Back in 2012, I was finally in a position to buy my first real flagship smartphone. I’d decided on Android for the ease of customisation, and a friend had recently purchased a Samsung Galaxy S3. He’d handed it to me in a bar and I’d fallen for it immediately. I went out and ordered mine the next day, and I was a Galaxy owner by the end of that week. The Galaxy S3 was a solid phone, but it ultimately let me down. It needed to be repaired twice and I swore I wouldn’t go back to Samsung. That resolve hadn’t really been tested until now, four years later.
The Galaxy S7 is a beautiful machine. It looks great at almost any angle, and it feels solid in the hand. It has a clear density and feels dependable; gone are the days of cheap plastic and poor build quality. Samsung proved with the Galaxy S6 line that it could move into the upper echelon of smartphone manufacturers and build a premium product, and they’ve iterated beautifully on that design in the Galaxy S7. The camera hump is less pronounced, the fingerprint scanner is faster and the curved glass back feels comfortable in the hand.
TouchWiz, Samsung’s version of Android, has also been iterated upon to the point of maturity. This latest version, based on Android 6.0 has a modern, flat design and tasteful hints of colour are splashed throughout the interface, making the UI simple to navigate. Personally, I prefer the vanilla version of Android that can be found on Google’s Nexus line, but Samsung’s TouchWiz is certainly closer now than it has been in years. Samsung has quietly slipped in a ton of handy shortcuts such as the double-tap of the home button to launch the camera. Overall, the software feels zippy and gets out of the way when you need it to.
Photography is one of the areas where the Galaxy S7 really shines. Our staff of photography nerds were all very impressed with it as it made its way around our office. Samsung has dropped the megapixel count from 16 in the previous version, but focus time has been cut down by up to three times versus the previous generation, thanks to the new dual-pixel system that allows every single one of the 12 million pixels to act as focus pixels. The focus time is very, very fast.
Switching between the background and foreground is near-immediate, and Samsung’s ‘Pro’ photography mode is a delight to use. In ‘Pro’ mode, you can manually adjust ISO, White Balance, Shutter Speed and Focus, and the S7 also allows you to shoot in RAW (although you’ll need a third-party app to open RAW files). A neat touch in this mode gives you a cropped zoom view when manually focusing, to make sure that you get tack-sharp images even on a small screen.
The autofocus is also responsive, and although it struggled a little with fast-moving objects in our tests, it generally performed well. The camera software handles dynamic range well in auto mode, and has great low-light performance to boot. In tests with the iPhone 6 Plus (the newest we could find in the office), we found that the S7 produced punchier colours and and had a slightly wider dynamic range in auto mode.
Samsung has also introduced (or re-introduced, if you used a Galaxy S4) a feature named ‘Motion Photo’,which records 3 seconds before you hit the shutter, so you can relive each photo along with a short video. I’m still to be convinced by this feature, but it’s there if you want it. Overall, this is a supremely confident mobile shooter. You’ll get crisp, quality images 99% of the time thanks to an f/1.7 lens and Samsungs powerful processing.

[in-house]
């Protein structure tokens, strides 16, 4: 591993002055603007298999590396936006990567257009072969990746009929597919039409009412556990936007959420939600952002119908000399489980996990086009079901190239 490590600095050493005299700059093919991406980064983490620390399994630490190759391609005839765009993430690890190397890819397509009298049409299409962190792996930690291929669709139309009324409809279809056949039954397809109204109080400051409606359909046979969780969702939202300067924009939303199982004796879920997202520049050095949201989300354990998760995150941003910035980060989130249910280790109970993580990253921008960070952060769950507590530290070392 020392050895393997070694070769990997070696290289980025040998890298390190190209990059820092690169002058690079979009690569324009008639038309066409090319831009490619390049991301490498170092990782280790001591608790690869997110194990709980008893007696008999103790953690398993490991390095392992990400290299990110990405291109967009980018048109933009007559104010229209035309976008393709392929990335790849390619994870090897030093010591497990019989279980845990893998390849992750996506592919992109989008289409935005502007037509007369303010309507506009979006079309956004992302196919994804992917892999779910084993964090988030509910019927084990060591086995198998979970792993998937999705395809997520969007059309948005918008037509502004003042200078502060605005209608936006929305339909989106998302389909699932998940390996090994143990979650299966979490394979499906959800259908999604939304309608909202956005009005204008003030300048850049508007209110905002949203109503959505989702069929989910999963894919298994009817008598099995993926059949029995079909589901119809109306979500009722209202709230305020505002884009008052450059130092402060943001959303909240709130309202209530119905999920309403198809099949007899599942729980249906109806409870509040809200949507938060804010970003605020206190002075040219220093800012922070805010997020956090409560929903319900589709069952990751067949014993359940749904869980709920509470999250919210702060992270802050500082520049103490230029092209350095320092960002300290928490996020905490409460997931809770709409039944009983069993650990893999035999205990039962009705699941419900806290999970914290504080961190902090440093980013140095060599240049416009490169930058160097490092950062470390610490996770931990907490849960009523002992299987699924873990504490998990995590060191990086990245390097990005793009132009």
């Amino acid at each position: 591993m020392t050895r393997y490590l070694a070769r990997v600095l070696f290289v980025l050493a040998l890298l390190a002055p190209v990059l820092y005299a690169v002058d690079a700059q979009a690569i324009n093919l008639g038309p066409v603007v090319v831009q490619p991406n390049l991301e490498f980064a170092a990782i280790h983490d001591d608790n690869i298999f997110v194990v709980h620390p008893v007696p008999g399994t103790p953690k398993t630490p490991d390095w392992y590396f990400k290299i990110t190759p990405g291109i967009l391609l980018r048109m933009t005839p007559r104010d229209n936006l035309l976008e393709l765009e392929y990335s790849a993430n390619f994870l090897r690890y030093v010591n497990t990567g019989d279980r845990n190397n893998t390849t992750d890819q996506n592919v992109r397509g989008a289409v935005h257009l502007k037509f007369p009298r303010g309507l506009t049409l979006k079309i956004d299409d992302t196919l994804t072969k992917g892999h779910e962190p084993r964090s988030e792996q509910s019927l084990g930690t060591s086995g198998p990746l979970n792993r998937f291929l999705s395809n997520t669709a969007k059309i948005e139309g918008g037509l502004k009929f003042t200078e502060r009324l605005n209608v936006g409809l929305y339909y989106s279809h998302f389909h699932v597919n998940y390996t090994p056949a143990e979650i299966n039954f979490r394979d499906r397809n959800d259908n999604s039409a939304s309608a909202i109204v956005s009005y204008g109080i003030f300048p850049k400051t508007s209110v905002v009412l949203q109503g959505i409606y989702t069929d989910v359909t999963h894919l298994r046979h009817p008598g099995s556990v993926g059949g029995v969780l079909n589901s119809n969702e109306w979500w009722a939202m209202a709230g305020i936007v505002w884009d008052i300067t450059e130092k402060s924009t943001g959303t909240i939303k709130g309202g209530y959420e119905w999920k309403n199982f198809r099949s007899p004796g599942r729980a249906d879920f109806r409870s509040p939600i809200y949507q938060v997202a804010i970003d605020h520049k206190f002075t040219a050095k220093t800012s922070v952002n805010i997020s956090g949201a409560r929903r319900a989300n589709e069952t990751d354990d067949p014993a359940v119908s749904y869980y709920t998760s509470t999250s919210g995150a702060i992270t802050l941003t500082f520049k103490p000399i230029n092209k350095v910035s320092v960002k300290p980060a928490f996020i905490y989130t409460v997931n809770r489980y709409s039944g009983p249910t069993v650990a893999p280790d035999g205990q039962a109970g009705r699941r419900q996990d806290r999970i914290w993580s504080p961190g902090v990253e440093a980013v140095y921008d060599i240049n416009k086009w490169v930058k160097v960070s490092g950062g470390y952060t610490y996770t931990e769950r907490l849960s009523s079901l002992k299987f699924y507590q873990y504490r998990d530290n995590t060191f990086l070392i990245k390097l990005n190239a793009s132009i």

The video quality on the S7 is also consistently excellent. Although video lags behind still photography on mobile in many ways, Samsung is doing its best to close the gap. When LG announced V10 last year, one of its most-touted features was the manual video mode, which immediately put that phone onto the radar of videographers. Now the Galaxy S7 is touting the exact same features and is barely shouting about it. You can adjust the shutter speed, ISO, white balance and focus as you record, and it all works seamlessly. OIS also helps to steady your shots, making it easier to capture smooth, high-quality video.
The S7 is capable of recording up to 3840×2160 at 30fps, as well as a number of slow-mo modes including 240fps at 720p. We unfortunately didn’t get to take a look at the new lens case that will be available with the phone, but even without it, the Galaxy S7 produces video as good as almost any we’ve seen from a phone.
At the top of this review I called the Galaxy S7 a beautiful machine, and this phone is exactly that – a machine. It performs remarkably, works hard in every department and is a powerhouse on paper and in real life. Despite this, I found it hard to really connect with this phone. Perhaps it’s due to my history with Samsung phones, but the S7 never compelled me the way other phones have.
It felt like something that I admired, rather than something I loved. As my colleague Ian wrote about the Fuji X-Pro 2, “best is subjective, and rather than always having technical specifications at the forefront of every gear debate, ergonomics and the ’emotion’ of a product should be an equally driving force behind every consumer decision.” The Galaxy S7 felt lacking to me in the emotional, thrilling sense. This is undoubtedly the best phone I’ve ever used in terms of specs, but somehow that still doesn’t make it my favourite.